Saturday, 19 April 2014

Rituals- Reassuring and comforting

Carrying out routine tasks like cleaning, cooking and tidying can be, not just relaxing, but therapeutic. However, more importantly there are rituals which one gets used to, routine things which become a source of reassurance and comfort.

Everybody has memories of such rituals which evoke nostalgia.

I remember the awe and wonder, with which we marvelled at the tape recorder, when it arrived in our house in the 70s. All of our voices were recorded and played back to us. One of the things I remember listening to on the tape recorder, was my grandmother (nani) chatting to her brother from the village. It was a long conversation about the crops, the trees, the relatives, the friends and the neighbours interspersed with events, conversations and people from the past..

Nani, as we knew her, at the time, was a bustling busy woman, feeding us pancakes, ghee parathas, puris, phirni, halwa, nimki, thekua....etc. We always saw her going from one chore to the next and if she was sitting down, she was usually cleaning a leafy vegetable like spinach or coriander or cleaning rice or pulses before the age of polythene packed clean grains; or she would want to oil my hair (she could not see the vanity behind flying dishevelled hair) or oil massage the child's leg closest to her, one she could get her restless hands on.

Therefore the unhurried pace of the unwinding, relaxing and happy conversation about everything which nani, a child bride, had left behind in the village, was indicative that it was a ritual, she obviously looked forward to. It was something which made her feel connected. The memory of the conversation which somebody had recorded makes me wonder how much we took her for granted and how little we knew of her dreams, her wishes....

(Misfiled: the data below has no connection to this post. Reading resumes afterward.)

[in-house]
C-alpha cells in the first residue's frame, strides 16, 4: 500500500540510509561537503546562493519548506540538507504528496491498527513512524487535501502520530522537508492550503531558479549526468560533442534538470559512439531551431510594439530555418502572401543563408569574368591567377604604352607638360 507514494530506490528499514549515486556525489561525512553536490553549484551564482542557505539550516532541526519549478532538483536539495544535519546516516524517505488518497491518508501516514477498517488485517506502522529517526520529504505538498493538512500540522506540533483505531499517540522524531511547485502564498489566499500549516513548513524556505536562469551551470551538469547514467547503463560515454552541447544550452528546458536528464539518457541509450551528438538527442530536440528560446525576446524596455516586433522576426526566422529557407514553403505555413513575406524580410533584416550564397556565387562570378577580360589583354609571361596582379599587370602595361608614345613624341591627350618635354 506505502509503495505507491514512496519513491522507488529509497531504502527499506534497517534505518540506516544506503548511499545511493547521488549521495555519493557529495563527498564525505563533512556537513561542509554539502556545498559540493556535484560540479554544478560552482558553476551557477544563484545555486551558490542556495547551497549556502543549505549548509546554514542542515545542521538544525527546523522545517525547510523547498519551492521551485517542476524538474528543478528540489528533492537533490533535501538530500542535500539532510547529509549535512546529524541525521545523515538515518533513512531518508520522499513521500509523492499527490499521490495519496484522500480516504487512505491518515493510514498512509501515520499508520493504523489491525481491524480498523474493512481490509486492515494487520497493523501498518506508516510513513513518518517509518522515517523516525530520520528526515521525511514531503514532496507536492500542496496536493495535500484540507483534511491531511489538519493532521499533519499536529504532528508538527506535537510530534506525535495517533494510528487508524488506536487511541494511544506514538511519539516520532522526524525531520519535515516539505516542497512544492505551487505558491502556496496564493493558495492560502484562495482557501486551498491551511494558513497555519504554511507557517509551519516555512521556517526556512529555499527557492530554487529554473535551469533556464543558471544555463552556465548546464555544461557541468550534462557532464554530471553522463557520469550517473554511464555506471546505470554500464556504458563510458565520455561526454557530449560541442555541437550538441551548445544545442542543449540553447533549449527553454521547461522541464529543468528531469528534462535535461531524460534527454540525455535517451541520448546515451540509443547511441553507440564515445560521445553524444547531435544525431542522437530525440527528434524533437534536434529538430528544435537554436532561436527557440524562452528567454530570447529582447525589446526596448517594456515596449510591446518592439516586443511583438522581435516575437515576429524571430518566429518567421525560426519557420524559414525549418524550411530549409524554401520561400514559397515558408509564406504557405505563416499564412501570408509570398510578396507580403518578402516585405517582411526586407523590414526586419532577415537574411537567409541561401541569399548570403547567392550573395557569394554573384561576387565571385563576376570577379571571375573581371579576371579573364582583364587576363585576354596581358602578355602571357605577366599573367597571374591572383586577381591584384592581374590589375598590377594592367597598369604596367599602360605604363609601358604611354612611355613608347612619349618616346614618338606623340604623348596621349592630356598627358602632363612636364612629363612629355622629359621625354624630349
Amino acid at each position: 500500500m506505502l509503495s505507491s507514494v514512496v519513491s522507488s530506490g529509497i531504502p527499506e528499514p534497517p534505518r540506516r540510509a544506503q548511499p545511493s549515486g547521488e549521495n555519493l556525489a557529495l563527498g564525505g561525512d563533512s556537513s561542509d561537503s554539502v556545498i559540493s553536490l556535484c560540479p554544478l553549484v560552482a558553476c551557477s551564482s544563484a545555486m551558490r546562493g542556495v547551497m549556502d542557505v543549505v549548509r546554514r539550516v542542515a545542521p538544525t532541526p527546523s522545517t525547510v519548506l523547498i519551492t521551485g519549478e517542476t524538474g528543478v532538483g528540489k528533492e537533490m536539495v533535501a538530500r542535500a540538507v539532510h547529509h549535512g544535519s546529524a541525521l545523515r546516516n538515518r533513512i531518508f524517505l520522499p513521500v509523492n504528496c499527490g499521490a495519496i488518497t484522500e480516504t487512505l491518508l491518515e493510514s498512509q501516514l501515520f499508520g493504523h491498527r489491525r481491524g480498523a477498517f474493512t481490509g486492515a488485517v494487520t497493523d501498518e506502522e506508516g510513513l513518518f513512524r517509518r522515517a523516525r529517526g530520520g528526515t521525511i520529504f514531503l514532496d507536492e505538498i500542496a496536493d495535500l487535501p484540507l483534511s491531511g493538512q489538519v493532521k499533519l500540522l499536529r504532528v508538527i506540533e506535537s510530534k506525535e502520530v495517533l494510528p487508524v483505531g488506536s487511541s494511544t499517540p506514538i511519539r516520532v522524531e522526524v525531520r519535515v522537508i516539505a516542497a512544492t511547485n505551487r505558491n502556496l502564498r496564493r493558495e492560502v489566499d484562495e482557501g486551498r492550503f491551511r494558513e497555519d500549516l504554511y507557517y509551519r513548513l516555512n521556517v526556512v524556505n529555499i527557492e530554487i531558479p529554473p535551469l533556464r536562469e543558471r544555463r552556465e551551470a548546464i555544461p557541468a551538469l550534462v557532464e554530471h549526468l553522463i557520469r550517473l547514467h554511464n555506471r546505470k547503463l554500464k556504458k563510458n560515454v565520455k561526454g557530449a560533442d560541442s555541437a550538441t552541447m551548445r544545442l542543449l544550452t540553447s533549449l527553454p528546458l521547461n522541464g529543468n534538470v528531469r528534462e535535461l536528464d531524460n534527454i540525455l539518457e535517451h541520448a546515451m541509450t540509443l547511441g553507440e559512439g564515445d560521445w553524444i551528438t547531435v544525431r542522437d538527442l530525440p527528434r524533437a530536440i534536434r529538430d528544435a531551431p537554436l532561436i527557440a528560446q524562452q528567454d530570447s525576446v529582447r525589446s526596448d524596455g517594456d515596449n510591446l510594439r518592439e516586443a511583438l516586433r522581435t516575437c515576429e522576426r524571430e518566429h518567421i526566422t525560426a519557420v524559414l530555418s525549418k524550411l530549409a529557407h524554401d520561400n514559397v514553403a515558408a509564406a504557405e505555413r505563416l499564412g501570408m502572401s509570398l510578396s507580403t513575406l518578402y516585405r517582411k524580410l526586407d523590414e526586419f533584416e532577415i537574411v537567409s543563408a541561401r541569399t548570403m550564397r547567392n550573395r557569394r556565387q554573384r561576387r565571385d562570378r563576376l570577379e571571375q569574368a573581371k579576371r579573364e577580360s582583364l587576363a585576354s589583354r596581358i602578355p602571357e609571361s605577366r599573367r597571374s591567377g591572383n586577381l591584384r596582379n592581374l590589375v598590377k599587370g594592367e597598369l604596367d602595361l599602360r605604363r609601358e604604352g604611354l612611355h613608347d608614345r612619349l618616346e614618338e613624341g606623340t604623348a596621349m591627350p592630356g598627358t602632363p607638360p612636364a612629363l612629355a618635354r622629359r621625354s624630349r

Similarly I always remember my parents' morning tea ritual. They woke up early. Their attire and their early morning chores differed depending on where we were. Mummy graduated from sari to  salwar kameez, while  Papa stopped wearing pyjama kurta and graduated to t-shirts and trousers when we moved to Delhi. Both were avid gardeners and hence either we had a big garden, which needed tending to, with some help or just some potted plants. We always seemed to have a dog or two dogs who needed to be walked (for some time we had an unmanageable three)

But they had at least two if not four cups of tea in the morning, while juggling the gardening and dog walking. Initially our live in help, with ever increasing words of protest and reluctance, would obligingly continue to make additional cups of tea but soon a truce was reached.

For a long time, tea was made and kept in a flask and then mum and dad kept pouring it and drinking it. My mother an otherwise Type A personality with routines, to do lists and watches which had to be correct to the second...synchronized with the radio and later the television; strangely, did not find the early morning tea ritual, something which she would class as a waste of her time, something she would want to do without. It was a comforting and reassuring thing that we all saw until Papa passed away....morning spent in each others company drinking numerous cups of tea.

Having just read about the devastation which wars and weapons cause in Khaled Hosseini's "A Thousand Splendid Suns" I realise how comforting a simple ritual like having a cup of tea with someone can be.

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